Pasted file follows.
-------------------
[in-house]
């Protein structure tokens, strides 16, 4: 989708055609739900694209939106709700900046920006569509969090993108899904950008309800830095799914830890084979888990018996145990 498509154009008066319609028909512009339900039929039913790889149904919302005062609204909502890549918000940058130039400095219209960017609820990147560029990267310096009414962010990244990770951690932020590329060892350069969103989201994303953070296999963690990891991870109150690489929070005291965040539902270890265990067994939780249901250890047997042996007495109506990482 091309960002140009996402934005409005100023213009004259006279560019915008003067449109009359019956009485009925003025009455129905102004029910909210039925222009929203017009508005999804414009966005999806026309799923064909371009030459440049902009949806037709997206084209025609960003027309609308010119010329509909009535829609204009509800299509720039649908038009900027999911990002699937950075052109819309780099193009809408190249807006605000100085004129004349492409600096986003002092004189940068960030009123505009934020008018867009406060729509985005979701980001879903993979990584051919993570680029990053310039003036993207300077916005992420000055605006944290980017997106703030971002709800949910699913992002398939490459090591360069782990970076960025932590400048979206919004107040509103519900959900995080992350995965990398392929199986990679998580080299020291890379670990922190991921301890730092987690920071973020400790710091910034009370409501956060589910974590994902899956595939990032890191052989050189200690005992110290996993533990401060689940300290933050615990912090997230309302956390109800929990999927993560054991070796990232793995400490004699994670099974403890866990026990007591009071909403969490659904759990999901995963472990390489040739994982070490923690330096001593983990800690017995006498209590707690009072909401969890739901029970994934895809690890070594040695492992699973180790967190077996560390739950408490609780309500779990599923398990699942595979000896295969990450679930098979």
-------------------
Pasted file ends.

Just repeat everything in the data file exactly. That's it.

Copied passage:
[in-house]
């Protein structure tokens, strides 16, 4: 989708055609739900694209939106709700900046920006569509969090993108899904950008309800830095799914830890084979888990018996145990 498509154009008066319609028909512009339900039929039913790889149904919302005062609204909502890549918000940058130039400095219209960017609820990147560029990267310096009414962010990244990770951690932020590329060892350069969103989201994303953070296999963690990891991870109150690489929070005291965040539902270890265990067994939780249901250890047997042996007495109506990482 091309960002140009996402934005409005100023213009004259006279560019915008003067449109009359019956009485009925003025009455129905102004029910909210039925222009929203017009508005999804414009966005999806026309799923064909371009030459440049902009949806037709997206084209025609960003027309609308010119010329509909009535829609204009509800299509720039649908038009900027999911990002699937950075052109819309780099193009809408190249807006605000100085004129004349492409600096986003002092004189940068960030009123505009934020008018867009406060729509985005979701980001879903993979990584051919993570680029990053310039003036993207300077916005992420000055605006944290980017997106703030971002709800949910699913992002398939490459090591360069782990970076960025932590400048979206919004107040509103519900959900995080992350995965990398392929199986990679998580080299020291890379670990922190991921301890730092987690920071973020400790710091910034009370409501956060589910974590994902899956595939990032890191052989050189200690005992110290996993533990401060689940300290933050615990912090997230309302956390109800929990999927993560054991070796990232793995400490004699994670099974403890866990026990007591009071909403969490659904759990999901995963472990390489040739994982070490923690330096001593983990800690017995006498209590707690009072909401969890739901029970994934895809690890070594040695492992699973180790967190077996560390739950408490609780309500779990599923398990699942595979000896295969990450679930098979």